So, 1-2 at the break, but it still looked as though Sochaux could score more at will. The next goal would prove crucial. They had the chances to score it early in the second half, but a combination of slack finishing and good fortune for Duchere kept the game alive. Despite their air of assurance Duchere were causing Sochaux some problems and the crowd’s spirits were surprisingly lifted when a silly tackle in the box, on a Duchere player going away from goal, resulted in a penalty. I’ve seen Curtis, Hales, Mendonca and Jackson (and others) put them away from the spot, but I swear I’ve never seen a better penalty. Drilled shot into the top corner. (Note on penalties: I cannot for the life of me understand a forward not wanting to take them; Killer wasn’t a great penalty-taker but he knew he’d score more times than not. It’s understandable that any team has a designated penalty-taker who might not be one of the forwards, in our case Jackson; but for me Benson and Anyinsah declining to take one even in a shoot-out is disappointing. If they’re not confident in their ability to score from the spot something is wrong. Chris, make them practise until they drop.)
Sochaux seemed offended that Duchere had the audacity to equalise and set about putting things right. But as so often the case Duchere raised their game, with something to hold on to (and stiffened the midfield with a substitution and generally compressed the game). Sochaux started to struggle to turn possession into scoring opportunities. Duchere seemed more than content with a point, but glory be Sochaux made a mess of clearing a corner and the loose ball was smashed home. French regional third flight it may be, but it meant three of the cleanest strikes I’ve ever seen in one game.
There were still 15 minutes to go and the question was whether Duchere would hold on. Sochaux pressed, but there just wasn’t the space they enjoyed in the first half and as their frustration grew – not least over the reluctance of Duchere players to go and get the ball when it went out – La Duch managed to play out the game reasonably comfortably. They even had the opportunity on the break to make a pigs ear of a three-on-one of the like not seen since Charlton v Fulham in a different era.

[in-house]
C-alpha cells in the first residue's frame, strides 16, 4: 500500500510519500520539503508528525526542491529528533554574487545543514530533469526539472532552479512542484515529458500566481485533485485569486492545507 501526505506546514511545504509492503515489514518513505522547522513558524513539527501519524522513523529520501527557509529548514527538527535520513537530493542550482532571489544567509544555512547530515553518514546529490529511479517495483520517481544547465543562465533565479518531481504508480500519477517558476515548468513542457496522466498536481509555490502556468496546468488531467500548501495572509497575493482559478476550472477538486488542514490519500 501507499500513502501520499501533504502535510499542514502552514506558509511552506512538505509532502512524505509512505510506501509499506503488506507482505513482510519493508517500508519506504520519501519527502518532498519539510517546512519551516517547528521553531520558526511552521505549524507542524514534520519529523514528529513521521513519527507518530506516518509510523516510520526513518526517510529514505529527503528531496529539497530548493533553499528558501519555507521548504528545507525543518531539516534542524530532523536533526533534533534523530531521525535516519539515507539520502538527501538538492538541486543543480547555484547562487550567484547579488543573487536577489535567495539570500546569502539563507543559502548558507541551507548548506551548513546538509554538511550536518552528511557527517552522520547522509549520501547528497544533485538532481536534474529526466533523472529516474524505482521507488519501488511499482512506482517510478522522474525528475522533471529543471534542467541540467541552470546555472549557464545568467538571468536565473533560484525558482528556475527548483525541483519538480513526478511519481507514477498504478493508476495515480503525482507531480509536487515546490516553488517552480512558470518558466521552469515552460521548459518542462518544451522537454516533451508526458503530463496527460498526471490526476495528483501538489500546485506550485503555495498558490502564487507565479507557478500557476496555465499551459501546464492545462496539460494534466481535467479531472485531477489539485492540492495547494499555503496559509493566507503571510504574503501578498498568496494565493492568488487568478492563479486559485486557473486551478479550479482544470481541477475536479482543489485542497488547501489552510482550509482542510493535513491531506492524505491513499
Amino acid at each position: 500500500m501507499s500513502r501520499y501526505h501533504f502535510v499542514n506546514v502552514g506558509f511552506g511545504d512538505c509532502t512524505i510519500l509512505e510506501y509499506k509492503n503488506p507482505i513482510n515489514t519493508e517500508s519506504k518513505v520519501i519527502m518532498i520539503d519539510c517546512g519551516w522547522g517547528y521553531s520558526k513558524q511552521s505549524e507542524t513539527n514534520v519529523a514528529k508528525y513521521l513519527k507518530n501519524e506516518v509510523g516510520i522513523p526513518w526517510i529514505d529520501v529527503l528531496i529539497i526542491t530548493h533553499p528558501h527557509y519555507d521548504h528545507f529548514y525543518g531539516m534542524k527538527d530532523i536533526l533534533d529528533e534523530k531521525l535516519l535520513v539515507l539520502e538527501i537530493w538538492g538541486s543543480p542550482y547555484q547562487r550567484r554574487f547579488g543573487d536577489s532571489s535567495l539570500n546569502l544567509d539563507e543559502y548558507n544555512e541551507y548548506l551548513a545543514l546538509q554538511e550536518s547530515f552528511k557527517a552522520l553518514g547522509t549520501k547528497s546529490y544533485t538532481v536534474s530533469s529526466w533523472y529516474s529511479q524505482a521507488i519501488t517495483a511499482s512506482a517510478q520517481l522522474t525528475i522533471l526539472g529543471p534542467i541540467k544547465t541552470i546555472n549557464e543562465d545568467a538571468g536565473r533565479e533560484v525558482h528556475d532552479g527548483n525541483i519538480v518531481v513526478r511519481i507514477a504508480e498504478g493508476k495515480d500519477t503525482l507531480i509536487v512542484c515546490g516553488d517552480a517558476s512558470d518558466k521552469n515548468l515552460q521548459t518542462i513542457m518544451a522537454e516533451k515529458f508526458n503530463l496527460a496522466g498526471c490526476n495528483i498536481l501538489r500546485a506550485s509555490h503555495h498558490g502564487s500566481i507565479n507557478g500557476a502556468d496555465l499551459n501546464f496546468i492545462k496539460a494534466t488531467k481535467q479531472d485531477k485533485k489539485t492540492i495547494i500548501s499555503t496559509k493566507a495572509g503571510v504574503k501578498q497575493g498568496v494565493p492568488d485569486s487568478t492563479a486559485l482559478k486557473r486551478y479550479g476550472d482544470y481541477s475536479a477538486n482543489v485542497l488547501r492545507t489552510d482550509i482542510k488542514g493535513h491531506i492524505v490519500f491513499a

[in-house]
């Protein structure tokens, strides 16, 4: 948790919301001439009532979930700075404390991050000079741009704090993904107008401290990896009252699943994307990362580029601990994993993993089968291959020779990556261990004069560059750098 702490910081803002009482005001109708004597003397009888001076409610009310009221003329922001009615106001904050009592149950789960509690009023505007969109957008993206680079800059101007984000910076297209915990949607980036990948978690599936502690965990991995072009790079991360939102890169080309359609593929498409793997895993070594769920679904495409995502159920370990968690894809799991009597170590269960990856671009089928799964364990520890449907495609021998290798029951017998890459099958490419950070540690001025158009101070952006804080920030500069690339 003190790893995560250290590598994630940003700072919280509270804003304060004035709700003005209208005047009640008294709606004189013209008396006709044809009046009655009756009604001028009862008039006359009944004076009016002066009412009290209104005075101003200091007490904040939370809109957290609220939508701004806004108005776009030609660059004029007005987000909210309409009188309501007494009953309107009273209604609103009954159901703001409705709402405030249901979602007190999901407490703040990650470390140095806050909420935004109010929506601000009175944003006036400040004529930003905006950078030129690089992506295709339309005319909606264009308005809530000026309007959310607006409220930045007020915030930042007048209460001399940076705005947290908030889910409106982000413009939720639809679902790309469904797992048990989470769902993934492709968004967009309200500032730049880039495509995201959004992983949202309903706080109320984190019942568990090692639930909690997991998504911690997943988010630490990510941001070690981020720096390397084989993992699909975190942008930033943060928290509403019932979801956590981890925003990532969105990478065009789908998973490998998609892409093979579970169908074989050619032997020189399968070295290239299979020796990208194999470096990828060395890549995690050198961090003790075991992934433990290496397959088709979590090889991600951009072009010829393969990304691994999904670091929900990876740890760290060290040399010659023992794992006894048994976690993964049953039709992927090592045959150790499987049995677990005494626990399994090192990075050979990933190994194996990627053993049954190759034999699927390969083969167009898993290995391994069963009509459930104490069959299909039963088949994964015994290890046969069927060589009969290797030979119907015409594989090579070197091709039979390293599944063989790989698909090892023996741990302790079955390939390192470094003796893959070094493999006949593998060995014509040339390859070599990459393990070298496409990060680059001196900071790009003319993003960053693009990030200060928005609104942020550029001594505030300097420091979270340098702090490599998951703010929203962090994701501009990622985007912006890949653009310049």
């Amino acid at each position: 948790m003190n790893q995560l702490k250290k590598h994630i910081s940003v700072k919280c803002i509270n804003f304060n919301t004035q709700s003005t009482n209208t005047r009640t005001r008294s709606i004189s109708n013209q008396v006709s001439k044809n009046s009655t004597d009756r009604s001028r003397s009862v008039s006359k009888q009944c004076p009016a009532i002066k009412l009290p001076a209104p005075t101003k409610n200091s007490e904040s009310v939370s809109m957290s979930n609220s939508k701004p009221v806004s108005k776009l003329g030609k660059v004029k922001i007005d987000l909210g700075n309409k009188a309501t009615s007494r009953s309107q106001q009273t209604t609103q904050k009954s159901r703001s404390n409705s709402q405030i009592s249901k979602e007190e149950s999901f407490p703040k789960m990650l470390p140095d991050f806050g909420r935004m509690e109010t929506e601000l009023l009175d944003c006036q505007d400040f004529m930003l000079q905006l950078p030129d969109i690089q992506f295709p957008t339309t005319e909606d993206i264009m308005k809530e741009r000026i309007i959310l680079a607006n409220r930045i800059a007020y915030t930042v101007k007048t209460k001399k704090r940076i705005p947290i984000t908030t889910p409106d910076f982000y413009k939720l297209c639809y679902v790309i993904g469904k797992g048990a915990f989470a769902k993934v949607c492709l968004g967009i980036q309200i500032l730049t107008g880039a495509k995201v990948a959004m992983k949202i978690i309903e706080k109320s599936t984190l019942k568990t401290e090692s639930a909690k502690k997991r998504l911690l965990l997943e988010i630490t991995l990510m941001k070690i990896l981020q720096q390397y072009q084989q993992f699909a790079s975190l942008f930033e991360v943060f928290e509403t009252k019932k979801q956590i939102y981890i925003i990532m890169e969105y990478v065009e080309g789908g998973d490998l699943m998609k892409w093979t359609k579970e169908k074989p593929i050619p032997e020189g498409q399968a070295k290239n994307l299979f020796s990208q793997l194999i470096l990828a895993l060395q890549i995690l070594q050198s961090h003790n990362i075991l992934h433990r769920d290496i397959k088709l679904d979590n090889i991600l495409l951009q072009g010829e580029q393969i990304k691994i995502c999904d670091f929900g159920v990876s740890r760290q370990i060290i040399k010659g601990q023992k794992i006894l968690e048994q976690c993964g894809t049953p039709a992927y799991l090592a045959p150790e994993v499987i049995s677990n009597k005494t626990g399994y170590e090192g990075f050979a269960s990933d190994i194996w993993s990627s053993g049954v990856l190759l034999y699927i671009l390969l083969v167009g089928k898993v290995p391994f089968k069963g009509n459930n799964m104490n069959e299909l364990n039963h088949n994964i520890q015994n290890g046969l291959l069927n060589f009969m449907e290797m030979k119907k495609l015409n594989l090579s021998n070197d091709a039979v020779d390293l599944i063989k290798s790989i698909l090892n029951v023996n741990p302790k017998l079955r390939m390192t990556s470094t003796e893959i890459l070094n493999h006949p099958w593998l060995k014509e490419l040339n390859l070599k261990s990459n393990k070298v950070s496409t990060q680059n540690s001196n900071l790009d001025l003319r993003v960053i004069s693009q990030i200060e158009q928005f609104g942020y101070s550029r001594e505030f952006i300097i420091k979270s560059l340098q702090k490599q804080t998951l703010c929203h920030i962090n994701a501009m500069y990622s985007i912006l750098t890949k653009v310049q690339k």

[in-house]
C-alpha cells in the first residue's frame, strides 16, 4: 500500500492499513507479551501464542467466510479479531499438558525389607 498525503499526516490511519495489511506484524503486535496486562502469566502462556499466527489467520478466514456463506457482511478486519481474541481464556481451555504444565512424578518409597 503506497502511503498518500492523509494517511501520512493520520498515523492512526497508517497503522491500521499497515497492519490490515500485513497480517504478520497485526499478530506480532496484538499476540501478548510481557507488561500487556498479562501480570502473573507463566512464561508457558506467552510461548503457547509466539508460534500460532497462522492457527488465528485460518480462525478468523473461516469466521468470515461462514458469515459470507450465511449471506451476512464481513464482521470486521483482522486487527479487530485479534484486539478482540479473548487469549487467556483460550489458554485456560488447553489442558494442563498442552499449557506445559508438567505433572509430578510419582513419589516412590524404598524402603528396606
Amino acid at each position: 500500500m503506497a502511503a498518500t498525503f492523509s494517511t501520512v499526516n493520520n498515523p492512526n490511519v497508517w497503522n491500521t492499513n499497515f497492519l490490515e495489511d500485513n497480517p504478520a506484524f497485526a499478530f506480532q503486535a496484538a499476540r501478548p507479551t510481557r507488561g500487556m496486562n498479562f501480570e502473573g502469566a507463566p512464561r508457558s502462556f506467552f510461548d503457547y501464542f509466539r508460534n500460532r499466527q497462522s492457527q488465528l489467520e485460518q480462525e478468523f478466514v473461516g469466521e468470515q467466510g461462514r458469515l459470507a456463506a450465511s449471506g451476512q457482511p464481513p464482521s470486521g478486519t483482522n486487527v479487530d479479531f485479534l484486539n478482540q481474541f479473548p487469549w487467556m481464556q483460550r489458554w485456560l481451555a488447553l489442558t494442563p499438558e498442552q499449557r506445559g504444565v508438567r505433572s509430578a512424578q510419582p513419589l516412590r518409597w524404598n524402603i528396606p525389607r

Cue the final whistle and joy for the 100 or so of us in the crowd, hearty congratulations between the Duchere players on winning a game that for most of the time they had no right to, and the Sochaux giants creeping off to the dressing room for a well-deserved bollocking. Just goes to show, whatever level there’s always hope (or despair) when the score reaches 2-0.
This post was going to be on what I would say to Powell were I Keith Peacock filling him in on the squad etc. But that will have to wait for another day as Morgan Stanley’s results are looming large (after Goldman Sachs yesterday) and, this being France, I’ll have to get to the shops before they all decide to decamp for lunch and turn away customers just as they’re getting hungry. What’s the point of offering great food if the shop’s shut? This post will have to just be about wishful thinking. The Cote Rotie has been qwaffed, along with a majestic offering from the Ventoux region and one from Languedoc. Tonight I hope it will be a Croze Hermitage and with the restaurant booked for Friday night my wish is for it all to be rounded off with a good St Joseph. But if I had one wish it would be to make it to the Rose of Denmark by 2pm on Saturday for a small bottle of red vinegar.